Lancet Commission on Global Surgery - A Public Health Initiative
The Lancet Commission on Global Surgery reveals that human and economic consequences of unmet surgical needs in low and middle-income countries (LMIC) are substantial and for many years have gone unrecognised.
Safe Surgery Globally by 2030: The Essential Role of Anesthesia, The View From Obstetrics.
The global distribution of fully trained surgeons, anesthesiologists, and obstetricians (SAO) is not only critically inadequate in many parts of the world but also grossly inequitable between and within countries, and the greatest gaps in care are in Sub-Saharan Africa and South Asia.
Case reports from low‐ and middle‐income countries: supporting clinical evidence for those most in need
  • A. Vinturache
  • Medicine, Political Science
    Clinical case reports
  • 2018
Clinical Case Reports is a journal that endeavors to publish open access case reports across disciplines and specialities, encouraging reporting of clinical encounters that illustrate every day clinical practice, and its vision is that case reports from developed countries as well as those from LMIC will directly improve global health outcomes.
Financing pediatric surgery in low-, and middle-income countries.
This discussions aims to characterize and highlight the evidence gaps that currently exist in global financing and funding flow for pediatric surgical care in LMICs.


Surgery and Global Health: A View from Beyond the OR
Careful scrutiny of local inequalities of risk and access to care reveals that in poor countries, even minor surgical pathologies are often transformed through time and inattention into lethal conditions.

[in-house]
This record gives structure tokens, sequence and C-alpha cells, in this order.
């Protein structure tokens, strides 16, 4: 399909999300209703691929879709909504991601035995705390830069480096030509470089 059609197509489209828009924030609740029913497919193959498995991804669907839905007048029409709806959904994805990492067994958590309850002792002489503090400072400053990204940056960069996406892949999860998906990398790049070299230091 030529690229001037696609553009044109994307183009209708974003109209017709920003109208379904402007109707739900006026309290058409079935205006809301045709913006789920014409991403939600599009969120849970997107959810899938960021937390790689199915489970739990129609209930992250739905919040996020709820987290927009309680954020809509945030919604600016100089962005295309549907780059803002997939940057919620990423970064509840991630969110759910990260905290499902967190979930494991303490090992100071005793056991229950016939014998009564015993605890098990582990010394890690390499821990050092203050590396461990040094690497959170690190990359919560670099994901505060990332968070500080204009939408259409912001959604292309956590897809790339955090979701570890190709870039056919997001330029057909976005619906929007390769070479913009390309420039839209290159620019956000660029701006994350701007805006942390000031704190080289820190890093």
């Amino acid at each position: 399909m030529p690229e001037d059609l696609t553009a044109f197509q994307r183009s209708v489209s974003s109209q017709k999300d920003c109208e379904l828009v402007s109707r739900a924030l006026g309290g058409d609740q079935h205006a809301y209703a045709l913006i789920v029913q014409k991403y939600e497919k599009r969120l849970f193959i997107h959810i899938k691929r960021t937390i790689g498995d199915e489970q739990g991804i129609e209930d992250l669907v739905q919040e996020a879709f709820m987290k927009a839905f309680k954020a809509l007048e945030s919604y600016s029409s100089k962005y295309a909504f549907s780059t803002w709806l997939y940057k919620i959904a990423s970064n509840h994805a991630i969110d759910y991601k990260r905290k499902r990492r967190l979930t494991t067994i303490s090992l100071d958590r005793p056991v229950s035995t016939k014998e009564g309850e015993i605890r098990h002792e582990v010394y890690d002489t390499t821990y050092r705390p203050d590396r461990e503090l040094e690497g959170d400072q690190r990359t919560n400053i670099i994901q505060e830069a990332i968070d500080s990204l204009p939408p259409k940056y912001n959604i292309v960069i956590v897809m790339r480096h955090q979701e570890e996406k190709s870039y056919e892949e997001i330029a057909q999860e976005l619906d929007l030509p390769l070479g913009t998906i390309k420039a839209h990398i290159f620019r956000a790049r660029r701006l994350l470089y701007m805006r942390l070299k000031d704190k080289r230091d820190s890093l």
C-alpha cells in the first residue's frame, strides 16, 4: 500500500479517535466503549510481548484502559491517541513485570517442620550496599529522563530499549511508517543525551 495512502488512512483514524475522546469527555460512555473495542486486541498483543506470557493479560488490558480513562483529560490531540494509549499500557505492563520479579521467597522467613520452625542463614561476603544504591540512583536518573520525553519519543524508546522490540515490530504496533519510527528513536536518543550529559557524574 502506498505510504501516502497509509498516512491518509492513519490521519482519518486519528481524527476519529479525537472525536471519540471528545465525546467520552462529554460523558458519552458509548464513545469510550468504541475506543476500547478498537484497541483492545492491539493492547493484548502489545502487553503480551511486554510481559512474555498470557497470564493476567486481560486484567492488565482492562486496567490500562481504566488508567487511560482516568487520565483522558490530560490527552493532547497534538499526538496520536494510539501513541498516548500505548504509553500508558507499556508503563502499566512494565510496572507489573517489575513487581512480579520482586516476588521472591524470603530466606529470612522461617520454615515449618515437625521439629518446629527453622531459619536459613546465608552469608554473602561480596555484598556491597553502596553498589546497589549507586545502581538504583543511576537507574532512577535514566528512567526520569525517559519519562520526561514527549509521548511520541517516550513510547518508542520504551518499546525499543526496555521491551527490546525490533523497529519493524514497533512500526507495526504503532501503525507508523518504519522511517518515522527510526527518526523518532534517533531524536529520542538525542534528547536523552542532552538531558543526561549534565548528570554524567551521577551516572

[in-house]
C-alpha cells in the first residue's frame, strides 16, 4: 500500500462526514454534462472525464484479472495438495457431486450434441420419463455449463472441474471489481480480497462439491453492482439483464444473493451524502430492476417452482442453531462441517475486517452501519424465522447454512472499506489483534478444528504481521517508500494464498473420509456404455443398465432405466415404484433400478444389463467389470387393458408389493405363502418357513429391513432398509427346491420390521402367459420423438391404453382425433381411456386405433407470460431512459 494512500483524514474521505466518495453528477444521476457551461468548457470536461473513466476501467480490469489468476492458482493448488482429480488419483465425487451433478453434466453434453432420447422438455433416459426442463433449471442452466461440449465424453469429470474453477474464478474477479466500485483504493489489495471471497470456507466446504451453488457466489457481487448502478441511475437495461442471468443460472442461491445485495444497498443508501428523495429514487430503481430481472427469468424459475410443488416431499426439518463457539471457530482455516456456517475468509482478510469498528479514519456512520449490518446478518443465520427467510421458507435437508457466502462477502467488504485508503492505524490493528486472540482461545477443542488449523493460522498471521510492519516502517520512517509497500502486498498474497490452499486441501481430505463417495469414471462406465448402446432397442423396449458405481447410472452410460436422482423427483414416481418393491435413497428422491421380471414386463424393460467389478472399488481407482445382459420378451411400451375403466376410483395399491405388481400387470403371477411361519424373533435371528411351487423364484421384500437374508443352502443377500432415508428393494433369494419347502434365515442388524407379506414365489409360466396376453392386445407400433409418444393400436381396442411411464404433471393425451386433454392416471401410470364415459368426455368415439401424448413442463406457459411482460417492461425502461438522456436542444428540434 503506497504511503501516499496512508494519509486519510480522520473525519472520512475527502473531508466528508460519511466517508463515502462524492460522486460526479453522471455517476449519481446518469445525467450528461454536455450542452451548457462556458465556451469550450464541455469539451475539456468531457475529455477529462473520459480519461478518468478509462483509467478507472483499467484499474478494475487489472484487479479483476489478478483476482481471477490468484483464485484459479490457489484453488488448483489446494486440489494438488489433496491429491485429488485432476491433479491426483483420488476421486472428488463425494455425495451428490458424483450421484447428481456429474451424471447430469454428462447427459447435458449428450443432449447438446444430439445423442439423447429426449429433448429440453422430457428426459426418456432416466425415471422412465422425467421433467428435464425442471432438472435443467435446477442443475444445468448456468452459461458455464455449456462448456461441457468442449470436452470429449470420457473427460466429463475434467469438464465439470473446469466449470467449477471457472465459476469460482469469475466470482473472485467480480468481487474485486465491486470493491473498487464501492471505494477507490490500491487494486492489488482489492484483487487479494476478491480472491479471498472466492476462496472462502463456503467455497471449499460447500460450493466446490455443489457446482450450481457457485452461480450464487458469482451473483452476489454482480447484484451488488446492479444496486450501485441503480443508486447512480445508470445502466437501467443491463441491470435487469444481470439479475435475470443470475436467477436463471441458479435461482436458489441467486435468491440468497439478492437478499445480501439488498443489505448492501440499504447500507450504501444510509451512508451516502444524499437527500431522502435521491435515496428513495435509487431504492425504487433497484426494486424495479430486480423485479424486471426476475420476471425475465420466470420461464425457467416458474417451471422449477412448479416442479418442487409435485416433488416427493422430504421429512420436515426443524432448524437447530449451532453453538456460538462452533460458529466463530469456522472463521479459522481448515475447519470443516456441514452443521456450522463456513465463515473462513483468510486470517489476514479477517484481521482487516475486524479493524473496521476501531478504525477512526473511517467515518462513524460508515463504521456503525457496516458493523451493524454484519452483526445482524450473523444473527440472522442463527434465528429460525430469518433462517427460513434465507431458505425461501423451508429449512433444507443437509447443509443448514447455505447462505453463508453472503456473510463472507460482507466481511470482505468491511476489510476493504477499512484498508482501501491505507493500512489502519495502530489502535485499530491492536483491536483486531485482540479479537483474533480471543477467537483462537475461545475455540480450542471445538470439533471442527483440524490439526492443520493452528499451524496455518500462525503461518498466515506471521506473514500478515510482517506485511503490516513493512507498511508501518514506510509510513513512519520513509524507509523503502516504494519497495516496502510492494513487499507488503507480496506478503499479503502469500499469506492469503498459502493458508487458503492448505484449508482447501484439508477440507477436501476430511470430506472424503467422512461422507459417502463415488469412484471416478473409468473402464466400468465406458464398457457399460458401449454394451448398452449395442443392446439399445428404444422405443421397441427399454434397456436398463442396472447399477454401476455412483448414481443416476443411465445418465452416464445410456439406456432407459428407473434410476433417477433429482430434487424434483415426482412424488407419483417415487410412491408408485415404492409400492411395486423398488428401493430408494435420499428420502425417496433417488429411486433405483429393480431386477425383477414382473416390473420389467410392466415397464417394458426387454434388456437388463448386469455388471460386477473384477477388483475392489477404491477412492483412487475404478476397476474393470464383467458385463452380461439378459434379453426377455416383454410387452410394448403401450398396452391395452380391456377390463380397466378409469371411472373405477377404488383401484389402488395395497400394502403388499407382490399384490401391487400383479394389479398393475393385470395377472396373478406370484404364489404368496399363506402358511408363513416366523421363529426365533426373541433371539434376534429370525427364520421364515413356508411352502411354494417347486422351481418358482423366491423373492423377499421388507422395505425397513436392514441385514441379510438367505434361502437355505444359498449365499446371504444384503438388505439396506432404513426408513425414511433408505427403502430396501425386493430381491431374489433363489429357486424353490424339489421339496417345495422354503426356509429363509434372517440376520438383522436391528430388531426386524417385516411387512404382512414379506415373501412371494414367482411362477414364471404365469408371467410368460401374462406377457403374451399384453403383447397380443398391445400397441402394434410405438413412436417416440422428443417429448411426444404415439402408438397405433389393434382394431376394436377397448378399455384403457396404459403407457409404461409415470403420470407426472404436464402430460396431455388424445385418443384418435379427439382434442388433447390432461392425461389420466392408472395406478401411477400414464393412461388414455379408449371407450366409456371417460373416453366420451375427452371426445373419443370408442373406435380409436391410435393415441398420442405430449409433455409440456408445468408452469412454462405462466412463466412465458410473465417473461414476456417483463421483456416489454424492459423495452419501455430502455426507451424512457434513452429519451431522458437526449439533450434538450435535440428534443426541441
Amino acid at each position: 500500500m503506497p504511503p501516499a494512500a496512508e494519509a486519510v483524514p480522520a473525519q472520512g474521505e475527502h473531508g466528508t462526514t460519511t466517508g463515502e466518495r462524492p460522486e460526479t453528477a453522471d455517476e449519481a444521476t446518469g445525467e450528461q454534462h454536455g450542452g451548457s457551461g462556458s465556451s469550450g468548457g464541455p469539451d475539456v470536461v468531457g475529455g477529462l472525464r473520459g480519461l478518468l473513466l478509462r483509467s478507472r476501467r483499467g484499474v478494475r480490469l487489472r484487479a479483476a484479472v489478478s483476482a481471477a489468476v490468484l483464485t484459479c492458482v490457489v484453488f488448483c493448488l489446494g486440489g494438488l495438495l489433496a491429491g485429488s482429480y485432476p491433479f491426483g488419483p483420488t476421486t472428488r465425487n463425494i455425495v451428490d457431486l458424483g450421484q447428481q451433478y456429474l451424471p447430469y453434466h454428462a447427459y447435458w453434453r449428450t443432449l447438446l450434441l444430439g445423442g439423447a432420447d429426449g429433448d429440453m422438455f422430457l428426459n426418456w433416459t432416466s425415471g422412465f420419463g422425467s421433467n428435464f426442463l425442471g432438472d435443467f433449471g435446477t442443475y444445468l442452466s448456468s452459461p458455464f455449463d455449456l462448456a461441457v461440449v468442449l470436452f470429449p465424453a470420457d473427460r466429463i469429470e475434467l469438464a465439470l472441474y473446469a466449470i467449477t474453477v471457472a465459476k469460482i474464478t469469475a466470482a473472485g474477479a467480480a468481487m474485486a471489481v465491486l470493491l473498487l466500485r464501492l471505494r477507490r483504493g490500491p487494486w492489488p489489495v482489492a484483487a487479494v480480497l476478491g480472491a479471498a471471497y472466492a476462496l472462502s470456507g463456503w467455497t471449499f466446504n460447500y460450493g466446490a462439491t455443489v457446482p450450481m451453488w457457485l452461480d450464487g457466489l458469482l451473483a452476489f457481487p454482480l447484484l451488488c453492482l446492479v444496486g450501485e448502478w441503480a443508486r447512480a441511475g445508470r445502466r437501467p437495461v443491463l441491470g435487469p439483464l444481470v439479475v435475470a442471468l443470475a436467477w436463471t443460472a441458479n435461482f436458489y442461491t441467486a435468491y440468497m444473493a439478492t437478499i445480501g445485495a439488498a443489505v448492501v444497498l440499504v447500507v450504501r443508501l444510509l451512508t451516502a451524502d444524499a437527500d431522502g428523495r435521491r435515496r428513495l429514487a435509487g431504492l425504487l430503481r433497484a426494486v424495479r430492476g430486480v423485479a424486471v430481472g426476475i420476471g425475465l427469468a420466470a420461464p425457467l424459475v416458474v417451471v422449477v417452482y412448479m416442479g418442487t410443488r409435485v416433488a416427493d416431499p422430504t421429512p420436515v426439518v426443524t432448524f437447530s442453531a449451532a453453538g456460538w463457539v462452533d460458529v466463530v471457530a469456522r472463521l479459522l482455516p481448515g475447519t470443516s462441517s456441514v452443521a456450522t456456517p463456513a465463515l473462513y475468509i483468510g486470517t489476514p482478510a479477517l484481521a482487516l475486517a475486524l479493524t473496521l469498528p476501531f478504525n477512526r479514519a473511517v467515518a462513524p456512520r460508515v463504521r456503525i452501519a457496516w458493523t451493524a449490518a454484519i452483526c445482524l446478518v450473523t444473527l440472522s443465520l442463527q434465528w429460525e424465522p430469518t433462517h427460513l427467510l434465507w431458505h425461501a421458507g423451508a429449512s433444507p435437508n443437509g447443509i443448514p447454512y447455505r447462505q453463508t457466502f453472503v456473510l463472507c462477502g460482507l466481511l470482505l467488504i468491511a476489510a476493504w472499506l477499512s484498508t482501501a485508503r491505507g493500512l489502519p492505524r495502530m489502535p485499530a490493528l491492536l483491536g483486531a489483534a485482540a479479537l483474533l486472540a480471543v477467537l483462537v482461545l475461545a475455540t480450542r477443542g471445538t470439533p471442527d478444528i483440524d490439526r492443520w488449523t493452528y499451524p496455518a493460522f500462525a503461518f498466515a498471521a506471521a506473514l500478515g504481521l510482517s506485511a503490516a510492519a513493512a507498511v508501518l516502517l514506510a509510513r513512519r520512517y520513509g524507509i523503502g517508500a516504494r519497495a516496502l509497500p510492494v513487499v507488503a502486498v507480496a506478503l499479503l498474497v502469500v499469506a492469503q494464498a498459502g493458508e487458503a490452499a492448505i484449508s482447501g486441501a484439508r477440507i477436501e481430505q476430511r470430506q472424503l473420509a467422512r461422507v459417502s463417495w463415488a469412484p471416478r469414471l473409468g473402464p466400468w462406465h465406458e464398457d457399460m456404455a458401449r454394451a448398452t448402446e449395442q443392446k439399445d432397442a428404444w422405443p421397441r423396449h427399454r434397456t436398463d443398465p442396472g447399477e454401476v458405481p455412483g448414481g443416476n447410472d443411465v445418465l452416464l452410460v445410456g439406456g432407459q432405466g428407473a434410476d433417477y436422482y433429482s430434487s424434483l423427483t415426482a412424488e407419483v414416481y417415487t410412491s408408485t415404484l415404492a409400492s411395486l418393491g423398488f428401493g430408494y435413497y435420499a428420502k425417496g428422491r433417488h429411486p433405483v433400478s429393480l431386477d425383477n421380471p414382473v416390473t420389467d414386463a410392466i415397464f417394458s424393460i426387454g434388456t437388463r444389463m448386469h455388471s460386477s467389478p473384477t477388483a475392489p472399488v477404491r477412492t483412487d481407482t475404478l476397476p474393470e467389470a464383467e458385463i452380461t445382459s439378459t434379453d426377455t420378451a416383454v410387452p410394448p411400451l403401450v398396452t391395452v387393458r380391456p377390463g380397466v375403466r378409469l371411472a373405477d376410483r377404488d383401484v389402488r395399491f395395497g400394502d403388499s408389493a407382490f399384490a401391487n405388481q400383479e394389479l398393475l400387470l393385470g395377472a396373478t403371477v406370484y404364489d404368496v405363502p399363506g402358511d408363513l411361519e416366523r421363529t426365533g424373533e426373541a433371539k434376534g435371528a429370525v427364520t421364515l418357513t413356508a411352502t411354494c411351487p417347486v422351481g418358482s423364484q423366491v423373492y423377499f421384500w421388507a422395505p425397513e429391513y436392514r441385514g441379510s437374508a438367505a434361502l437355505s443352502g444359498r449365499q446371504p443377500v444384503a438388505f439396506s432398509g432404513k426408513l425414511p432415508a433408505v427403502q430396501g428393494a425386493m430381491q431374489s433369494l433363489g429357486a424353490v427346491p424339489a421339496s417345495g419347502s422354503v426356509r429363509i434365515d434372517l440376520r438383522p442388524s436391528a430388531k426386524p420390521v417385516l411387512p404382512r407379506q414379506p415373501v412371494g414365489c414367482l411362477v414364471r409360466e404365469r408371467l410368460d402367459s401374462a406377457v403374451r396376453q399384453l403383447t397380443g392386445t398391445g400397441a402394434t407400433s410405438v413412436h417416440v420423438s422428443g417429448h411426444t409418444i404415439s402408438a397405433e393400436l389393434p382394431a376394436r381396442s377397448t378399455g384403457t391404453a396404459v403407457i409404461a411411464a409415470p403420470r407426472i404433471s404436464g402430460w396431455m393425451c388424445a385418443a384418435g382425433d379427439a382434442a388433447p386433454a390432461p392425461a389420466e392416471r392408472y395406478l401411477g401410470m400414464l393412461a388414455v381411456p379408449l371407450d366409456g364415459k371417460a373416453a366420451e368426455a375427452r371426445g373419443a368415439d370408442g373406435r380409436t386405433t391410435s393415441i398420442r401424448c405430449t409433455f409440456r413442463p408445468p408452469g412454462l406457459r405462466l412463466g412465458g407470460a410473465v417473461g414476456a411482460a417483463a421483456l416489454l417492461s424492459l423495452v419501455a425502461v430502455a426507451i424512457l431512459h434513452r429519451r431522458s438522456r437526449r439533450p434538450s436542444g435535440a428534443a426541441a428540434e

Global Burden of Surgical Conditions
This chapter explores surgery’s multifaceted contribution to global public health, providing an overview of the public health dimensions of surgical care in LMICs and examining the current challenges of making a comprehensive assessment of the global burden of surgical diseases.
Surgery and global health: a Lancet Commission
Perioperative Mortality Rate (POMR): A Global Indicator of Access to Safe Surgery and Anaesthesia
POMR reporting is feasible, credible, achieves a consensus of acceptance for reporting at national level, and should be reported as a health indicator by all countries and regions of the world.
Proposed Minimum Rates of Surgery to Support Desirable Health Outcomes: An Observational Study Based on Three Strategies
A narrow range of surgical rates associated with important health indicators is identified, which can be used for benchmarking of surgical services, and as part of a policy aimed at strengthening health care systems and surgical capacity.
Global surgery: defining an emerging global health field
Population Health Metrics for Surgery: Effective Coverage of Surgical Services in Low-Income and Middle-Income Countries
This study applies the concept of effective coverage to surgical services by considering injuries and obstetric complications as high-priority surgical conditions in low- and middle-income countries and finds poor coverage for both is poor.